He recently unveiled his most ambitious project to date- an immersive multi-disciplinary operatic collaboration with the composer Gavin Bryars called "Language is A Virus From Outer Space", based on the life and works of the American writer William S Burroughs, which received its world premiere at London's Queen Elizabeth Hall on 11 October 2014. The multi-media work, featuring Bryars's music, Strange's texts, and contributions from artists Gavin Turk and Haroon Mirza, writers Rupert Thomson and Jeremy Reed, choreographer Luca Silvestrini, actors Richard Durden and Lloyd Owen and musicians Sarah Jane Morris, Anni Hogan and Joe Elliot of the band Def Leppard. Conceived, curated, co-written and directed by Strange, the production received a standing ovation from the sell-out crowd.


Strange has worked as an actor since 1984, appearing extensively on stage, in films and on television. His numerous film appearances include Batman by Tim Burton, Mona Lisa by Neil Jordan, Robin Hood Prince of Thieves, and Gangs of New York by Martin Scorsese. He can be seen in the Harmony Korine film Mr Lonely, playing the part of Abraham Lincoln, and in the film Inkheart, with Helen Mirren and Paul Bettany. He can also be seen in the final Harry Potter film, Harry Potter and The Deathly Hallows Part 2 under the directorship of David Yates. In summer 2011 he was cast in the British film Theatre Of Dreams alongside Brian Cox. He has been in TV programmes Men Behaving Badly, Trial and Retribution, The Bill and Footballers Wives.

Between 1989 and 1990 Strange toured the world with a production of Hamlet, directed by the Russian maestro Yuri Lyubimov. He played a gravedigger, one of the players and the ghost.

Throughout 2004-07 Strange worked with Marianne Faithfull on the Tom Waits/William Burroughs/Robert Wilson collaboration The Black Rider, singing and acting in this stage musical in theatres in London, San Francisco, Sydney and Los Angeles.

Art and performance works[edit]

His collaborations include work with Sam Taylor Wood for the giant banner XV Seconds (2000) that covered the facade of the London department store Selfridges for 6 months in 2000. More recently he has worked with the Anglo-Pakistani artist Haroon Mirza on several projects including A Sleek Dry Yell (London, Dundee, Walker Art Gallery, Manchester Art Gallery and Hamburg) and Regaining a Degree of Control a.k.a. The Last Tape. (2010), (Hayward Gallery, London, Chisenhale Gallery, London, New Moves, Glasgow, Vivid Gallery, Birmingham and Brownstone Foundation, Paris.) and "Falling Rave" shown at London's Queen Elizabeth Hall. He frequently works with the Live Art collective boyleANDshaw, performing with them notably at the Calvert Gallery, London in 2010, and at the Institute of Contemporary Arts in 2011. He showed his solo performance piece "Welcome to my World" at the closing celebrations of the long established Mayor Gallery, in London's Cork Street.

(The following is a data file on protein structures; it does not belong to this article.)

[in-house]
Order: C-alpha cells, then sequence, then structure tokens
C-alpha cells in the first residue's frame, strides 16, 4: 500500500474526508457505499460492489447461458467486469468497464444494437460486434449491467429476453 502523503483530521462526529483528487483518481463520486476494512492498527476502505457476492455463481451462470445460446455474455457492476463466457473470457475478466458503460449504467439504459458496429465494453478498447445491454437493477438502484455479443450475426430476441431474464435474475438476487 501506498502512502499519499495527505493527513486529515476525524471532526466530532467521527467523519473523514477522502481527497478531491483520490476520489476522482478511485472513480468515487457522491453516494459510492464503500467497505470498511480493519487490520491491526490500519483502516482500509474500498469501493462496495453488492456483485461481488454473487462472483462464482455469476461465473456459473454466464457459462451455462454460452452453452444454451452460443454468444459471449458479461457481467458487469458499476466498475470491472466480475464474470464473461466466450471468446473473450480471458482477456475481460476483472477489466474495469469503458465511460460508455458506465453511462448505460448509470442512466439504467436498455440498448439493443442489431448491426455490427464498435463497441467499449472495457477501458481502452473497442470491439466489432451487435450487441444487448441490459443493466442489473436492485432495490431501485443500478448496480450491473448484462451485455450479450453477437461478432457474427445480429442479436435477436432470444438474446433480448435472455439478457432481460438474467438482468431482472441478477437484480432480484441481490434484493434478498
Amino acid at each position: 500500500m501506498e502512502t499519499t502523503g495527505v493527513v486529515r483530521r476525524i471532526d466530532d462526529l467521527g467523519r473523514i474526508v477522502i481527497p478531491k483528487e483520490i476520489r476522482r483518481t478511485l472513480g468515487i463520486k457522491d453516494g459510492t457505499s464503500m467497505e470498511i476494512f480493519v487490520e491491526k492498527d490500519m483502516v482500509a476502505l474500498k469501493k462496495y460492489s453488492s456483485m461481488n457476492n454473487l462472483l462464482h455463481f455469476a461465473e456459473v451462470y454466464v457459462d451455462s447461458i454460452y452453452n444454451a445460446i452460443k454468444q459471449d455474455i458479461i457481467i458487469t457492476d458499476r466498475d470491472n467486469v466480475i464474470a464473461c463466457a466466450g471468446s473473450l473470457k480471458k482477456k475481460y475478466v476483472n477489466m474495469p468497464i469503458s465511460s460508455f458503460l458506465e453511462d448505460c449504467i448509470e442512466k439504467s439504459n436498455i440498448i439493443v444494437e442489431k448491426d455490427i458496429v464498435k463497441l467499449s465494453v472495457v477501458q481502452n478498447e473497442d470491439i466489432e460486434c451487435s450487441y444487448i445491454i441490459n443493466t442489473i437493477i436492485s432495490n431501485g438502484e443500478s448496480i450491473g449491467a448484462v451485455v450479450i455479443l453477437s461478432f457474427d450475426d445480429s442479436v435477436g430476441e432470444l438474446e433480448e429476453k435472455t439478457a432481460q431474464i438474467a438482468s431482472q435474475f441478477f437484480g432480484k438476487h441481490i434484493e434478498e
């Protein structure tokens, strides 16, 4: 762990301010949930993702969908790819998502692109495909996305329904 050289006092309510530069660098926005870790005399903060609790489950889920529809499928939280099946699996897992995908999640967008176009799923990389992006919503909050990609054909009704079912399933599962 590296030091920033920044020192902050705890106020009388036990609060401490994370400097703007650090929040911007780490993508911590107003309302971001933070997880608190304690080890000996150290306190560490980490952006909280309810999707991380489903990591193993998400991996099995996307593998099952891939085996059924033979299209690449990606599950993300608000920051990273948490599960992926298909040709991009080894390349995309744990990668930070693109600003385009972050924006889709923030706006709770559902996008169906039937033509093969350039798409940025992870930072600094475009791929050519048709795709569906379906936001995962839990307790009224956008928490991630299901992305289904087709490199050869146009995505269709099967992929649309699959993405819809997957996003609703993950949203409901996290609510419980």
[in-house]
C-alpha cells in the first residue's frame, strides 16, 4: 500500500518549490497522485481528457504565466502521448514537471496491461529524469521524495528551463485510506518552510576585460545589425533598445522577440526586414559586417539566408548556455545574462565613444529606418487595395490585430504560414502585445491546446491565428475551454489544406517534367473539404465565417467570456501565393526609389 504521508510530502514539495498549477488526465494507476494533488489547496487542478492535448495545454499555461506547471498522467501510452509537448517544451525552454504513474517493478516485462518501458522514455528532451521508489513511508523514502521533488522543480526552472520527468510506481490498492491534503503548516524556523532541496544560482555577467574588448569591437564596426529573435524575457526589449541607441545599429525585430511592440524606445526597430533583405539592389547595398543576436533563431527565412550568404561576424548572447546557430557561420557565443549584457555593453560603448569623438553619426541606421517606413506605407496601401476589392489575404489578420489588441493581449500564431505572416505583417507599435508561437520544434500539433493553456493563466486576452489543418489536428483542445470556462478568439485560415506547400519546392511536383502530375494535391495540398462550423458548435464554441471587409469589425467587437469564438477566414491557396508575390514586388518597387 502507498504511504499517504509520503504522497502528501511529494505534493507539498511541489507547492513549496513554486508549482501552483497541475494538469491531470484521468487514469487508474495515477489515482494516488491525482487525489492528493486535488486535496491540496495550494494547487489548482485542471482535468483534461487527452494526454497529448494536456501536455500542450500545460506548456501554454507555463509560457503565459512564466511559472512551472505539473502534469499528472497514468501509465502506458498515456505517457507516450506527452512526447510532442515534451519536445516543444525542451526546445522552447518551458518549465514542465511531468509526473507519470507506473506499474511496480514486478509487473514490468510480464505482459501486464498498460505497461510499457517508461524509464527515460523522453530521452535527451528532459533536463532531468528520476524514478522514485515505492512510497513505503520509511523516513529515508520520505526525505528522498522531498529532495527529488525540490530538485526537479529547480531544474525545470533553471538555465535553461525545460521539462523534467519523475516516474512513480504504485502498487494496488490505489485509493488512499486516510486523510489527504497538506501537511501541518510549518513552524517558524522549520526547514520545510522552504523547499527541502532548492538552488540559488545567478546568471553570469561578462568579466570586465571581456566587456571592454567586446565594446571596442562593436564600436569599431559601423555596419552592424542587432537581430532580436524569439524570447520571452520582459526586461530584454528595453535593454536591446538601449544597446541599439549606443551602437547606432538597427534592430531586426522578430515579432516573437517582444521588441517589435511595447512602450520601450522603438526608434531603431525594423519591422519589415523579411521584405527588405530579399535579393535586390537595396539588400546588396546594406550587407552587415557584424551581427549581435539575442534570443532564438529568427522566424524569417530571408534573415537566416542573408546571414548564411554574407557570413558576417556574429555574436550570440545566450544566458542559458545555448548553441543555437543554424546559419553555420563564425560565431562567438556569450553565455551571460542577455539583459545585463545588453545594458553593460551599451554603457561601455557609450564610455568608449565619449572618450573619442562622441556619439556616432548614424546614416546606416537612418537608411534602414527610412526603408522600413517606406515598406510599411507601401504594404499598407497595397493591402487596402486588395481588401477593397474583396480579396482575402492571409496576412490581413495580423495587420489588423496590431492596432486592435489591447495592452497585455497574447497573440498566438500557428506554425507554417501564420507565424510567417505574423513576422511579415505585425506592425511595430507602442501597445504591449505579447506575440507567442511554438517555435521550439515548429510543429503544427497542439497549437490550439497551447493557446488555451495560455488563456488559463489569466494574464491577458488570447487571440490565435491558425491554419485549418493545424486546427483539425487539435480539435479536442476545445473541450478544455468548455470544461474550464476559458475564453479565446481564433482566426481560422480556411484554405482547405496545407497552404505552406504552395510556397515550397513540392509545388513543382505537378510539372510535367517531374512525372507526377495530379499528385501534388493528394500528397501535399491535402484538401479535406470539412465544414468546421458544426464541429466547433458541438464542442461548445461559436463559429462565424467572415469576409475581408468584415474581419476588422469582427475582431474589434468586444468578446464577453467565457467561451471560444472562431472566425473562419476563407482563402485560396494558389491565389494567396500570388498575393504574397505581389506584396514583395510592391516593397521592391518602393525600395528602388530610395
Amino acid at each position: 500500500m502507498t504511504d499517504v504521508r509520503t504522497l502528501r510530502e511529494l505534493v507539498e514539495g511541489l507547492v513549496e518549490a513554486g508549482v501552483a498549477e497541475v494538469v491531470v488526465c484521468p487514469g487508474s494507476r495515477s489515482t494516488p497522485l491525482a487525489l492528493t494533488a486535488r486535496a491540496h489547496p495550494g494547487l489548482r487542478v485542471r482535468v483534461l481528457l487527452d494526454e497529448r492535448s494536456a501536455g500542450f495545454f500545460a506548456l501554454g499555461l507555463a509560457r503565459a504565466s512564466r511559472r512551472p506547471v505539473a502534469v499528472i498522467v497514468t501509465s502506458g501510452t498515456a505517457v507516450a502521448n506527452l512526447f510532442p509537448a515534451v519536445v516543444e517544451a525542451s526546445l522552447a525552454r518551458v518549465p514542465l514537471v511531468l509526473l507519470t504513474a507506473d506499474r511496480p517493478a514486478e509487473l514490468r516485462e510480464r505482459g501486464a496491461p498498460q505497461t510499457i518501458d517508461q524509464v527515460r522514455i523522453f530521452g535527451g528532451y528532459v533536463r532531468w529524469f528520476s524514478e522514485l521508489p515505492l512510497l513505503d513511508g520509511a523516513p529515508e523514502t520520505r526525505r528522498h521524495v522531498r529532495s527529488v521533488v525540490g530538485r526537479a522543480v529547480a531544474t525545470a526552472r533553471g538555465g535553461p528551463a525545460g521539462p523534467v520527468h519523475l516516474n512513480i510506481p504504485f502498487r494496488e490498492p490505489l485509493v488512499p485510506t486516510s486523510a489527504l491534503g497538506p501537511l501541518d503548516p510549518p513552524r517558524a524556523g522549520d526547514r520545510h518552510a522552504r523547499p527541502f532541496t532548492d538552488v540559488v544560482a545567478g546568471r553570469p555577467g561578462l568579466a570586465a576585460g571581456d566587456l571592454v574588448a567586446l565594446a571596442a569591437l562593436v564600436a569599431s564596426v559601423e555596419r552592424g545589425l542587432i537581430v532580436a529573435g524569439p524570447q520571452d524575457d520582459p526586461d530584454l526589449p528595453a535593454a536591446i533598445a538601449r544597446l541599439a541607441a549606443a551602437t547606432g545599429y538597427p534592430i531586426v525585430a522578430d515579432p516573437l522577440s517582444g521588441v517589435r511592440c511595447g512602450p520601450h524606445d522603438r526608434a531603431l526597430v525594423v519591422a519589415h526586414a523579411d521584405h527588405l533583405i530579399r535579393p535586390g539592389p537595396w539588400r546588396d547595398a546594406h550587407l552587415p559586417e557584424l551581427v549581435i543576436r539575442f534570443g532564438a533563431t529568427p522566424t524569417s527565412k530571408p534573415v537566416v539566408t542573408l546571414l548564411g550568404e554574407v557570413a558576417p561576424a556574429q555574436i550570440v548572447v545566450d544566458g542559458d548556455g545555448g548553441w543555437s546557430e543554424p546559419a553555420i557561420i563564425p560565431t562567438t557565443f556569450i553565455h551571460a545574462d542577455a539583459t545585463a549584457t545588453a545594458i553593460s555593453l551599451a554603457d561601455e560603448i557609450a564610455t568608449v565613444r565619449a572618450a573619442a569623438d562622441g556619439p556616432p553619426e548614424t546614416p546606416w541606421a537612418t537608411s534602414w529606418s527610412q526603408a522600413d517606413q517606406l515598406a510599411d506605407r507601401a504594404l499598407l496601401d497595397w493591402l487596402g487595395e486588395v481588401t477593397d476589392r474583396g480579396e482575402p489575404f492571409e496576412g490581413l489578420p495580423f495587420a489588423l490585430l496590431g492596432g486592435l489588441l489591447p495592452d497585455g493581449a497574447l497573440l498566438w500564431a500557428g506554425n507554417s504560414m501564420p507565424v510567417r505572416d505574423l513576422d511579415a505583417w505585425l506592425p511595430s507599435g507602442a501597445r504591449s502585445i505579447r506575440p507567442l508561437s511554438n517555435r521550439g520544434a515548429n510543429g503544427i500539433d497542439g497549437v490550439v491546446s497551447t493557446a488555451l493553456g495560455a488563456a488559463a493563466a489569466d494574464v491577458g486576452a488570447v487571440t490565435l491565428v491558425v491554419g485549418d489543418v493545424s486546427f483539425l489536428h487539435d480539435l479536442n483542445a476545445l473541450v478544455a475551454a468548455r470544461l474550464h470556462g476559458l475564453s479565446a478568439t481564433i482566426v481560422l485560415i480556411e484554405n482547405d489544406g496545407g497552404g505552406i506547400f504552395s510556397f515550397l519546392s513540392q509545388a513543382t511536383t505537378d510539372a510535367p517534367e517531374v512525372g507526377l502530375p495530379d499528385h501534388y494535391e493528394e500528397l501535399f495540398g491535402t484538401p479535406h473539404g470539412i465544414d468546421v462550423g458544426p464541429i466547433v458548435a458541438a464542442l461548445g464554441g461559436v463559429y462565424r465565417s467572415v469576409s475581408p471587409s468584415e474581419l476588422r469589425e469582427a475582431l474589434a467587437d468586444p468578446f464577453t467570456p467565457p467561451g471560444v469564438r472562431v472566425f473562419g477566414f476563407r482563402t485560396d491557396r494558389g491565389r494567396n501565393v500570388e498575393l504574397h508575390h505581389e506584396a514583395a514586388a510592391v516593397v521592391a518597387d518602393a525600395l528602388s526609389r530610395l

In March 2011 Strange was invited by the New Moves International Festival of Live Art to curate an evening of events and to premiere a new performance work, I've a Feeling We're Not In Kansas Anymore which he devised with the photographer and academic Kelly Dearsley. The work was shown in Glasgow in March 2011 alongside other artists including Liliane Lijn, Richard Wilson and Haroon Mirza.


As a writer and journalist, Strange has contributed to The Guardian, The Sunday Telegraph, The Independent, Tatler, The Art Newspaper, Art Monthly, The European, Time Out, GQ, The London Standard and Travel and Culture, among other publications.

Richard's memoir Strange- Punks and Drunks and Flicks and Kicks, was published to critical acclaim by Andre Deutsch in 2005.

In June 2011 he presented This Is Not Magritte, a programme on the Belgian surrealist painter René Magritte, on BBC Radio 4. In July, Strange chaired a Tate Gallery discussion on watercolours at the Camp Bestival Festival. In November, he was invited to be Creator in Residence at the Hong Kong Design Institute.

Richard Strange also hosts a series of monthly live chat shows called A MIGHTY BIG IF at the House of St Barnabas, Soho.

This informal series of chat shows features Richard Strange in conversation with leading members of the arts and entertainment worlds. Richard's past guests have included Marc Almond, Mike Figgis, Gary Kemp, Peter Capaldi, Nile Rodgers, Michael Nyman, Gavin Turk, Simon Day, Cornelia Parker, Richard Wilson, Robert Wilson, Alison Jackson and more.

Strange's shows are filmed by Don Boyd's HiBROW.TV for online screening.

Strange has become increasing involved in education, sharing his practice and ideas on collaboration, is a guest lecturer teaching "Creativity in Context" at the Institute of Contemporary Music Performance in London, and is an occasional lecturer at the London College of Fashion. He was recently created Principle Fellow of the Higher Education Academy, and in 2012 was Creator in Residence at The Hong Kong Design Institute

Between 1995 and 1997 Strange played a butler in more than 50 episodes of the popular German primetime TV show "Gottschalks Haus-Party" and had a fight against WWE's The Undertaker in one episode.[4]


  1. ^ a b Strong, Martin C. (2003). The Great Indie Discography. Canongate. ISBN 1-84195-335-0. p. 57
  2. ^ The Live Rise of Richard Strange's Credits. ZE Records.
  3. ^ a b Lazell, Barry (1998.) Indie Hits 1980-1989. Cherry Red Books. ISBN 0-9517206-9-4. p. 219
  4. ^

External links[edit]